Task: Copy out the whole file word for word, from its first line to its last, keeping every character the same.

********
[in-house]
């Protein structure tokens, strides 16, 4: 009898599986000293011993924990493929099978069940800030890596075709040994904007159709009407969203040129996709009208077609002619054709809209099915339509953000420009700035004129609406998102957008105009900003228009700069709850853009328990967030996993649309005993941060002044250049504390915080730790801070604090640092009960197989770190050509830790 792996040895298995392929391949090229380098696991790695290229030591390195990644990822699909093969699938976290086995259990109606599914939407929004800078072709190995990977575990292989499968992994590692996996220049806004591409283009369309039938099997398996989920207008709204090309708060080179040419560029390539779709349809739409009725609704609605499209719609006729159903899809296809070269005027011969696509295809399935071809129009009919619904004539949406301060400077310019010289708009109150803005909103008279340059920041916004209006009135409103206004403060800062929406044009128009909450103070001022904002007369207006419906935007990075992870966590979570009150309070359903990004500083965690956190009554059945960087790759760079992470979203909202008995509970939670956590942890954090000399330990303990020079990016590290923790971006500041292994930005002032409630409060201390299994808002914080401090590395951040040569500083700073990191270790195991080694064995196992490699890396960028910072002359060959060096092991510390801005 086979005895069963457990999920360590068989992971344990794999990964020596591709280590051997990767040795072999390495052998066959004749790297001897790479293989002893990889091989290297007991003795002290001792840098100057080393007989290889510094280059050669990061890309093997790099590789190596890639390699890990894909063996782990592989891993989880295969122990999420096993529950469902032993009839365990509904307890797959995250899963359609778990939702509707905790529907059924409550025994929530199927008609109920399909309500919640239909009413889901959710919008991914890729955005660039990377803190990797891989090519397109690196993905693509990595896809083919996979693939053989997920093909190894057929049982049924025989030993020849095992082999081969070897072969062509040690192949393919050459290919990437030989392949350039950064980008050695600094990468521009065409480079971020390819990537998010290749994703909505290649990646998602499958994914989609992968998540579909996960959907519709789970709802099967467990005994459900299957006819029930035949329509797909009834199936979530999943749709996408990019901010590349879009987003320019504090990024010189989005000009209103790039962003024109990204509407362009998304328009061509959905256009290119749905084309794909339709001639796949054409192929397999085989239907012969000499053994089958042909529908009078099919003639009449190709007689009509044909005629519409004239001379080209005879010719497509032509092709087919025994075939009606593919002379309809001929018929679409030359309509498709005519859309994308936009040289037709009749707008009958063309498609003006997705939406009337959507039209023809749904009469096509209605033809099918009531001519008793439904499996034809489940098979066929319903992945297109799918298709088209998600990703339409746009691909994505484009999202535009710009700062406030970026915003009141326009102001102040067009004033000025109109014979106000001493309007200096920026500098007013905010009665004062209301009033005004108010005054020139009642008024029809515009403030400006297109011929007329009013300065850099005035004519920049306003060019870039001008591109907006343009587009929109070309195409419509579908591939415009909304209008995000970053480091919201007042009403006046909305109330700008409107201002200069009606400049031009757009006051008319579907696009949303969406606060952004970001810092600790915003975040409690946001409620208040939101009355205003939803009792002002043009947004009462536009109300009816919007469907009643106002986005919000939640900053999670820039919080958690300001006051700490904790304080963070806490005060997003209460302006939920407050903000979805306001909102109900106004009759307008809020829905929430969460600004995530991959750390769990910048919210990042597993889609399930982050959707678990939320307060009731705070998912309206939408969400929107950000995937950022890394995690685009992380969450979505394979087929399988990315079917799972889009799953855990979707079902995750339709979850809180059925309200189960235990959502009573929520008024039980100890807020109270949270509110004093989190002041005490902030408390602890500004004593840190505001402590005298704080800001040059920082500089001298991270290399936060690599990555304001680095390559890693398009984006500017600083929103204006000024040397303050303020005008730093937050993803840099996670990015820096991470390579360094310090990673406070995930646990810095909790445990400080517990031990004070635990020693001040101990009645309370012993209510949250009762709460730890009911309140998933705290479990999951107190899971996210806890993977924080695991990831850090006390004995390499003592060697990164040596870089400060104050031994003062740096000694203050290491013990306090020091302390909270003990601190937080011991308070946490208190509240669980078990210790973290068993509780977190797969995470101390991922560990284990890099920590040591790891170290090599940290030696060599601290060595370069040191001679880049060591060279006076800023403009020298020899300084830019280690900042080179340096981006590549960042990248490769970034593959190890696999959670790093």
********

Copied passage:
[in-house]
């Protein structure tokens, strides 16, 4: 009898599986000293011993924990493929099978069940800030890596075709040994904007159709009407969203040129996709009208077609002619054709809209099915339509953000420009700035004129609406998102957008105009900003228009700069709850853009328990967030996993649309005993941060002044250049504390915080730790801070604090640092009960197989770190050509830790 792996040895298995392929391949090229380098696991790695290229030591390195990644990822699909093969699938976290086995259990109606599914939407929004800078072709190995990977575990292989499968992994590692996996220049806004591409283009369309039938099997398996989920207008709204090309708060080179040419560029390539779709349809739409009725609704609605499209719609006729159903899809296809070269005027011969696509295809399935071809129009009919619904004539949406301060400077310019010289708009109150803005909103008279340059920041916004209006009135409103206004403060800062929406044009128009909450103070001022904002007369207006419906935007990075992870966590979570009150309070359903990004500083965690956190009554059945960087790759760079992470979203909202008995509970939670956590942890954090000399330990303990020079990016590290923790971006500041292994930005002032409630409060201390299994808002914080401090590395951040040569500083700073990191270790195991080694064995196992490699890396960028910072002359060959060096092991510390801005 086979005895069963457990999920360590068989992971344990794999990964020596591709280590051997990767040795072999390495052998066959004749790297001897790479293989002893990889091989290297007991003795002290001792840098100057080393007989290889510094280059050669990061890309093997790099590789190596890639390699890990894909063996782990592989891993989880295969122990999420096993529950469902032993009839365990509904307890797959995250899963359609778990939702509707905790529907059924409550025994929530199927008609109920399909309500919640239909009413889901959710919008991914890729955005660039990377803190990797891989090519397109690196993905693509990595896809083919996979693939053989997920093909190894057929049982049924025989030993020849095992082999081969070897072969062509040690192949393919050459290919990437030989392949350039950064980008050695600094990468521009065409480079971020390819990537998010290749994703909505290649990646998602499958994914989609992968998540579909996960959907519709789970709802099967467990005994459900299957006819029930035949329509797909009834199936979530999943749709996408990019901010590349879009987003320019504090990024010189989005000009209103790039962003024109990204509407362009998304328009061509959905256009290119749905084309794909339709001639796949054409192929397999085989239907012969000499053994089958042909529908009078099919003639009449190709007689009509044909005629519409004239001379080209005879010719497509032509092709087919025994075939009606593919002379309809001929018929679409030359309509498709005519859309994308936009040289037709009749707008009958063309498609003006997705939406009337959507039209023809749904009469096509209605033809099918009531001519008793439904499996034809489940098979066929319903992945297109799918298709088209998600990703339409746009691909994505484009999202535009710009700062406030970026915003009141326009102001102040067009004033000025109109014979106000001493309007200096920026500098007013905010009665004062209301009033005004108010005054020139009642008024029809515009403030400006297109011929007329009013300065850099005035004519920049306003060019870039001008591109907006343009587009929109070309195409419509579908591939415009909304209008995000970053480091919201007042009403006046909305109330700008409107201002200069009606400049031009757009006051008319579907696009949303969406606060952004970001810092600790915003975040409690946001409620208040939101009355205003939803009792002002043009947004009462536009109300009816919007469907009643106002986005919000939640900053999670820039919080958690300001006051700490904790304080963070806490005060997003209460302006939920407050903000979805306001909102109900106004009759307008809020829905929430969460600004995530991959750390769990910048919210990042597993889609399930982050959707678990939320307060009731705070998912309206939408969400929107950000995937950022890394995690685009992380969450979505394979087929399988990315079917799972889009799953855990979707079902995750339709979850809180059925309200189960235990959502009573929520008024039980100890807020109270949270509110004093989190002041005490902030408390602890500004004593840190505001402590005298704080800001040059920082500089001298991270290399936060690599990555304001680095390559890693398009984006500017600083929103204006000024040397303050303020005008730093937050993803840099996670990015820096991470390579360094310090990673406070995930646990810095909790445990400080517990031990004070635990020693001040101990009645309370012993209510949250009762709460730890009911309140998933705290479990999951107190899971996210806890993977924080695991990831850090006390004995390499003592060697990164040596870089400060104050031994003062740096000694203050290491013990306090020091302390909270003990601190937080011991308070946490208190509240669980078990210790973290068993509780977190797969995470101390991922560990284990890099920590040591790891170290090599940290030696060599601290060595370069040191001679880049060591060279006076800023403009020298020899300084830019280690900042080179340096981006590549960042990248490769970034593959190890696999959670790093």